It was my great honor last night to talk fiction with the wonderful Sherry Welton Wilds as she debuts her new show The Method and the Muse. What a great (and short!) session, and I hope those who listen get value for their time.
If I remember correctly, and this would be a new development, here’s some elaboration and errata:
Violet Celucci is a better angel and an inner demon. A frigging genius is how Vi might describe herself, a bastion of sanity in a disorderly world, a process improvement-seeking missile. An over-obsessed stickler for efficiency is how she’d never describe herself. Sorry, Vi. The truth hurts, and so can life. Tough as you are, I see the breaks in your armor.
I can write Vi because over the years I’ve worked with my share of consultants and industrial engineers. You know the folks I mean: big-brained and unapologetic process nerds committed to life by timetable. And we need those folks. Process folks dream up boxes that fit our mail-orders just so; they reduce plant emissions and build supertankers; they took our rover to Mars. This month Vi took my story “Two Bad Hamiltons and a Hirsute Jackson” into Alfred Hitchcock Mystery Magazine’s May 2015 humor edition. The company she and I are keeping there is humbling.
Okay, I can also write Vi’s craving for order among chaos because some days, at some level, it is also my own.
We have a Venn diagram overlap, she might say.
Vi sprung from a high-caliber question: what if those big-brained engineers lived every livelong moment the way they worked their flowcharts and daily operating reports? How they shopped, for example, or how they cooked, how they sought–or didn’t–friends and lovers. Surely in the end that kind of quest would make life more difficult. Extra balls juggled, needless battles fought, friends and family distanced. That’s Vi. Her obsession demands she take the hard road to make it more efficient next time. And it might work, if immovable reality ever played along.Continue reading Behind: “Two Bad Hamiltons and a Hirsute Jackson”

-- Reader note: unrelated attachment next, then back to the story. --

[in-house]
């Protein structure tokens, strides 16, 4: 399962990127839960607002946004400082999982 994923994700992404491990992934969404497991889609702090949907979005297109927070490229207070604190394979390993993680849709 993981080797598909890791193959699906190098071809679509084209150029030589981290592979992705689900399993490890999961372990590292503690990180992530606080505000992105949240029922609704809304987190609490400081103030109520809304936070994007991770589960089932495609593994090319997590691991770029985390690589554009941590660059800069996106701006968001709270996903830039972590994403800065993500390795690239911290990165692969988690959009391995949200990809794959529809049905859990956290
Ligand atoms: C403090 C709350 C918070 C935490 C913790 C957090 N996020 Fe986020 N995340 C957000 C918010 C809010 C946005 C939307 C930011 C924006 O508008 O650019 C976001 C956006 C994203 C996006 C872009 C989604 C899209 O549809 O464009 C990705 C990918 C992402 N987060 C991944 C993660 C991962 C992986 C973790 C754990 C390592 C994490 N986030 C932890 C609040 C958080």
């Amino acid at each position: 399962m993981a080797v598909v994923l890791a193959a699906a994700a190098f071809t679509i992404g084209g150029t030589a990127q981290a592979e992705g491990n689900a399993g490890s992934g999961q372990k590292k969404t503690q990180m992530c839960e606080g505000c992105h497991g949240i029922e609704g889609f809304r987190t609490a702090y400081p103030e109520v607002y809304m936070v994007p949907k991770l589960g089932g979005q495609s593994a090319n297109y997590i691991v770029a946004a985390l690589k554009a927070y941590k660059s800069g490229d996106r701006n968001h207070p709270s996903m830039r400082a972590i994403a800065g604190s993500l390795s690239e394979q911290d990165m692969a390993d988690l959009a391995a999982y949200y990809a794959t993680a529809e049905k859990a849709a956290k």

They had me at “rolling tailgate party.” There it was in plain print in the invite. Please join us down here in Alabama, the organizers said, and don’t worry about Friday night icebreakers because Margaret’s rolling tailgate party had things covered. Yes, I admit envisioning some mechanical lovechild of liquor cart meets Bama game, but that only added to the intrigue. Plus there would be talk of books. So it was with much excitement, and a taste for a gin and tonic, that last weekend I drove the three hours to Birmingham. No, there wasn’t a liquor cart with grill and sauce attachment.*
They did way better, Margaret and Tammy and all the volunteers who worked their tails off.